Getting Hit in Your Pregnant Belly: Does It Hurt Baby?

mom in yellow dress holding pregnant bump

Impact on the belly can be one of the biggest fears during pregnancy. Not only does something as simple as a toddler bouncing or hitting the stomach cause pain while pregnant, but it can also feel scary not knowing whether or not these impacts are affecting your unborn child. With all that being said, it is always best to contact your care provider if you have any brutal hit or contact with your pregnant belly.

Counting Kicks

If you have a brutal hit to the belly and have been feeling regular fetal movements, usually between twenty-two and twenty-six weeks gestation, then you can do an exercise called kick counts. Kick counts are done by laying on the right side of the body and counting fetal movements for an hour. You should get at least ten movements in that amount of time. If you do not get ten fetal movements, it is a good idea to reach out to your care provider and have them check in on your baby by Doppler, ultrasound, or non-stress test. Successful kick counts are generally a good sign that all is well with your baby.

When to Worry

If you experience any cramping, abdominal pain, bleeding, vaginal discharge, or contractions in the first twelve hours after impact, it is a good idea to be seen. Trauma to the uterus can cause placenta abruption, where the placenta detaches from the uterine wall, and can push things like preterm labor and birth, miscarriage, and even stillbirth. The symptoms listed above could equate to some of these outcomes and require extra attention from your care provider.

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Preventing Injury

There are ways to prevent trauma to the uterus, such as wearing a seatbelt, wearing sensible shoes, using the railings on stairs, and being cautious about hazardous weather conditions. But even with all of these precautions, uterine trauma can still occur, so what will your care provider do if it happens to you?

Recovery

The most common ways of helping with an impact on the uterus are by extra monitoring and bed rest. On some occasions, a cesarean section will be necessary. You can lessen your likelihood of encountering uterine trauma by not doing a lot of heavy lifting, not driving while distracted (or with someone who is getting distracted), and not working out heavily.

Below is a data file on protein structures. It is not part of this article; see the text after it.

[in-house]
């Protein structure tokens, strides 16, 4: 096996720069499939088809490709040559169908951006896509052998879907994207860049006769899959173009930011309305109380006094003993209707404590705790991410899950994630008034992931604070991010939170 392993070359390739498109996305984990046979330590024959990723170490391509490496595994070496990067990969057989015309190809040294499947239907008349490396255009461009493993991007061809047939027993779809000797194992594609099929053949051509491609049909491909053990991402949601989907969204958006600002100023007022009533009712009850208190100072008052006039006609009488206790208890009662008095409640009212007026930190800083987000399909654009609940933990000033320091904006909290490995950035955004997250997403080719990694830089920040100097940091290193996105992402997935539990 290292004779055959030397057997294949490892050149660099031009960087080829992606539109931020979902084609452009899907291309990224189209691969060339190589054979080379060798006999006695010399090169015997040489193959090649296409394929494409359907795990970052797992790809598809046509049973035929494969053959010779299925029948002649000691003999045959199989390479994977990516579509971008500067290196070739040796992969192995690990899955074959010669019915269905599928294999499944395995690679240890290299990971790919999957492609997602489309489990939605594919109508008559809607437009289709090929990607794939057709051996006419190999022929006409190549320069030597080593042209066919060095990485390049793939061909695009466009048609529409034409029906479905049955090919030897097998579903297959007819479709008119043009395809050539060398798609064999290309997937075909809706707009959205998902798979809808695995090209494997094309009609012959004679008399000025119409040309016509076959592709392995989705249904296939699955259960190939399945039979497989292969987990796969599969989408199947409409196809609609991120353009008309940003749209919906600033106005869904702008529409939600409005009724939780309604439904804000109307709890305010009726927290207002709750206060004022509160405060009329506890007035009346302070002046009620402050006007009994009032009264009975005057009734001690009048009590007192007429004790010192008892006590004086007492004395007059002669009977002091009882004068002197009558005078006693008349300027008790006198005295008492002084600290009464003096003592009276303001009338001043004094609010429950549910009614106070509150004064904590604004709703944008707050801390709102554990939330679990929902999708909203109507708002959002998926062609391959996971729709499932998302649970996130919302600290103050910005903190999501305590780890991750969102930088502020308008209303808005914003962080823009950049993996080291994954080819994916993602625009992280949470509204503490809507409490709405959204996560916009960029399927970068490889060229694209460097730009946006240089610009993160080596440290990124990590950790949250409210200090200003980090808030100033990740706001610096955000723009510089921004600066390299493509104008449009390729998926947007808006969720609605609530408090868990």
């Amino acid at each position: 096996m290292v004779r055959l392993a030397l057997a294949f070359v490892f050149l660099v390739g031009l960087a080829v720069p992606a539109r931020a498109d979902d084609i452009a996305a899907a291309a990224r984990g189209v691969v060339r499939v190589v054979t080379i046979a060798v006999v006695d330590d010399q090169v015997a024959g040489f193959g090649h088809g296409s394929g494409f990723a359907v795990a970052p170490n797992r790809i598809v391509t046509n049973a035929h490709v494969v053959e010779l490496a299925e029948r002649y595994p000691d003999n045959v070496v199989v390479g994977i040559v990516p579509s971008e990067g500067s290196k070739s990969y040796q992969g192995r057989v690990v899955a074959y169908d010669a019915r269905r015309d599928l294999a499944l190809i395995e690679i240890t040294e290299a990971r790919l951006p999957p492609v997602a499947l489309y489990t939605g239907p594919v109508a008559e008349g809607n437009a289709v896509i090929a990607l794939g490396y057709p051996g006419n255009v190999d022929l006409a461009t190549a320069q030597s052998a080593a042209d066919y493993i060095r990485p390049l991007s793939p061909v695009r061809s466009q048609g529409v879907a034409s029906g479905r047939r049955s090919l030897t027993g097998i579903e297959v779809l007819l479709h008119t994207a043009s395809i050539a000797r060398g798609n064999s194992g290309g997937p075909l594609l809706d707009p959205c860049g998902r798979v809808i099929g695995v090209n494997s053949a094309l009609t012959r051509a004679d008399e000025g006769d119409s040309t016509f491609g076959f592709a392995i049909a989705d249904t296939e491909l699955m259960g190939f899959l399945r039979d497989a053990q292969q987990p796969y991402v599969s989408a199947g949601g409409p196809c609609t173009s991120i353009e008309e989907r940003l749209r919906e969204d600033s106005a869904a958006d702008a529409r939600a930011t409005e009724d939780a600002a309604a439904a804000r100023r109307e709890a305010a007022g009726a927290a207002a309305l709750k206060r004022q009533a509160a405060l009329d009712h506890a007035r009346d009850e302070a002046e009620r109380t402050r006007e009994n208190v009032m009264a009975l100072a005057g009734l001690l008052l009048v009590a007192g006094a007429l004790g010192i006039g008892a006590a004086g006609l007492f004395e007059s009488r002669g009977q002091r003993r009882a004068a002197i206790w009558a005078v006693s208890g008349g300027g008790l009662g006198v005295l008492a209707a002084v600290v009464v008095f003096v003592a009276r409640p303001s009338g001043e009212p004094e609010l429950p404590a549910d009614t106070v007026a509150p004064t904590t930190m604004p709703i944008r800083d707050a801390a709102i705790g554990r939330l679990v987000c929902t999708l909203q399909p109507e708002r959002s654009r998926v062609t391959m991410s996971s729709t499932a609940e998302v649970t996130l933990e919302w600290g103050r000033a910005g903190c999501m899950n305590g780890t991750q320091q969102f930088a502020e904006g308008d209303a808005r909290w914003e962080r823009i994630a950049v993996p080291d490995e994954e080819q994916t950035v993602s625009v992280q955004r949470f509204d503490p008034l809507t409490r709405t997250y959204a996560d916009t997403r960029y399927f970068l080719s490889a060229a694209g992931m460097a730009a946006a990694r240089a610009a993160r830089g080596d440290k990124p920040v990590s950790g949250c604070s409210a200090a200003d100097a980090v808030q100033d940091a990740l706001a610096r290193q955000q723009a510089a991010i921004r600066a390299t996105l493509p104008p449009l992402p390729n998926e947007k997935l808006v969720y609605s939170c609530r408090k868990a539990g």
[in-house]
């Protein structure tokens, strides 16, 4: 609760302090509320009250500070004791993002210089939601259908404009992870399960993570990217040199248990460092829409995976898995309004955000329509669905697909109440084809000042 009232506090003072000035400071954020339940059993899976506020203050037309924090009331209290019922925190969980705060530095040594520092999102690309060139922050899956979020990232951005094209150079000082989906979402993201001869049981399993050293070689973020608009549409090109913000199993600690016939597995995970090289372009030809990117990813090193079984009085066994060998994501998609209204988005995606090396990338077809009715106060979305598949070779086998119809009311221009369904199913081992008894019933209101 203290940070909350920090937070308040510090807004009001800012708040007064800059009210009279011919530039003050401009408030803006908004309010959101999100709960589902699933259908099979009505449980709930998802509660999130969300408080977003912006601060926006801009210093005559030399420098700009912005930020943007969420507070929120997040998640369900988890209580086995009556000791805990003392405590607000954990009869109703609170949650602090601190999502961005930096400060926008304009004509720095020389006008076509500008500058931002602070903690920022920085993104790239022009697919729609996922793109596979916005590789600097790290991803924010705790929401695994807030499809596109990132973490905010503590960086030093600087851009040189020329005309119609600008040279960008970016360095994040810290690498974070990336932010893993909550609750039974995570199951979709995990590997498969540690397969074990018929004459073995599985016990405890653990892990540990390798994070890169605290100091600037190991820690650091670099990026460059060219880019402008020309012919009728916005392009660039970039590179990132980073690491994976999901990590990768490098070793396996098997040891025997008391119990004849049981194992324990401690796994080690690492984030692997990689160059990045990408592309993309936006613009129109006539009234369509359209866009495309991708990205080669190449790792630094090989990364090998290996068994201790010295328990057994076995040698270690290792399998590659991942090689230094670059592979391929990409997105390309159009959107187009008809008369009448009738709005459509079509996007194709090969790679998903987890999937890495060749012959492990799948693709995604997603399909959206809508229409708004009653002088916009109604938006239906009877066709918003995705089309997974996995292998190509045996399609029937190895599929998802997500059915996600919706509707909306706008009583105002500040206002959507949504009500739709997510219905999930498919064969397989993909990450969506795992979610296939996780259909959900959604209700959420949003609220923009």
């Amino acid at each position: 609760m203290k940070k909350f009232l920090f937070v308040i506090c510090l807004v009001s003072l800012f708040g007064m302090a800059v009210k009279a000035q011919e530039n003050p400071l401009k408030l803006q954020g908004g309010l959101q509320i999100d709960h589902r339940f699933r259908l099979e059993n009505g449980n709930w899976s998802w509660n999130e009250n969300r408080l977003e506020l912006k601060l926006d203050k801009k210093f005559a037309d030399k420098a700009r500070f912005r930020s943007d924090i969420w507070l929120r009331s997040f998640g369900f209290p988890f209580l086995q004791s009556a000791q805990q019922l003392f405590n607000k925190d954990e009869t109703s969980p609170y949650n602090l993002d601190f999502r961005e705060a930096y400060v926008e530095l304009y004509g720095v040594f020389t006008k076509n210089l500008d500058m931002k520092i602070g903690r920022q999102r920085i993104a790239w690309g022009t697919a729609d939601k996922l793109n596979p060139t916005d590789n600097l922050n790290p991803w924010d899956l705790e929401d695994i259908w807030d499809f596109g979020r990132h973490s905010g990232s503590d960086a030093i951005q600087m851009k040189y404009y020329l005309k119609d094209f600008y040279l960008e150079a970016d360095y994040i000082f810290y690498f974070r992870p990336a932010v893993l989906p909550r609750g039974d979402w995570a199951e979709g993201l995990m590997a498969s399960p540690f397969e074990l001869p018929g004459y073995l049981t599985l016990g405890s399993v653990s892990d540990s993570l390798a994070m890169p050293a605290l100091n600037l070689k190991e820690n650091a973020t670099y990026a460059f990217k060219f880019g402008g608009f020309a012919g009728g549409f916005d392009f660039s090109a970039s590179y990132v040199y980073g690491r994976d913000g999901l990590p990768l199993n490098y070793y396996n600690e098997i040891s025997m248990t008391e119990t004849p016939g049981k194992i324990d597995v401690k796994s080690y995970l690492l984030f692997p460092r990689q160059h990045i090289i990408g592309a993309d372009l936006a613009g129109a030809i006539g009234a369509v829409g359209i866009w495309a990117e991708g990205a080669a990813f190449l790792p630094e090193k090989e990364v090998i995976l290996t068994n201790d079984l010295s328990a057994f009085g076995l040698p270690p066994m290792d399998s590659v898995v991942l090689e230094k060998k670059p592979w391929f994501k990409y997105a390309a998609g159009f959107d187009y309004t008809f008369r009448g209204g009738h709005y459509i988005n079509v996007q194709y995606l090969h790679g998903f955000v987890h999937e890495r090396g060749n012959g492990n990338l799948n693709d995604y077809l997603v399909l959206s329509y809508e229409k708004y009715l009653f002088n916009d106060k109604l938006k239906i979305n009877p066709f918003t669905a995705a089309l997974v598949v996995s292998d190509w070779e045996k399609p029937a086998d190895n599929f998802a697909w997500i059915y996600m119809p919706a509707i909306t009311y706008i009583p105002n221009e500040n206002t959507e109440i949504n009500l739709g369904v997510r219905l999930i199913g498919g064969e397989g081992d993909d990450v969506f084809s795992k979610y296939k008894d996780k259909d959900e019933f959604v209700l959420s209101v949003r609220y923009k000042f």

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Domestic Violence

If you are in a domestic or partner violence situation, seeking help might be the only way to protect yourself and your baby. Pregnancy is a more typical time that domestic violence begins, as it can be highly triggering and exhausting for many parents. We understand that not all shelter options are optimal and that much is lacking in good care as you try to find a safe solution that will work for your family. The hotlines for the domestic violence departments in the United States are 800-799-SAFE (7233) and 800-787-3224 TYY. There is also an app called “MyPlan,” which allows individuals fleeing unsafe situations to find hope.

Takeaway

All in all, it is safe to say that most individuals who encounter uterine trauma or a hit to the belly do not sustain life-altering injuries for themselves or their babies. Between the excess fats we make and store during pregnancy and amniotic fluid and abdominal muscles, babies in the womb are commonly safe and protected from these injuries. Once again, call your care provider if you have any pregnancy-related concerns or questions. 

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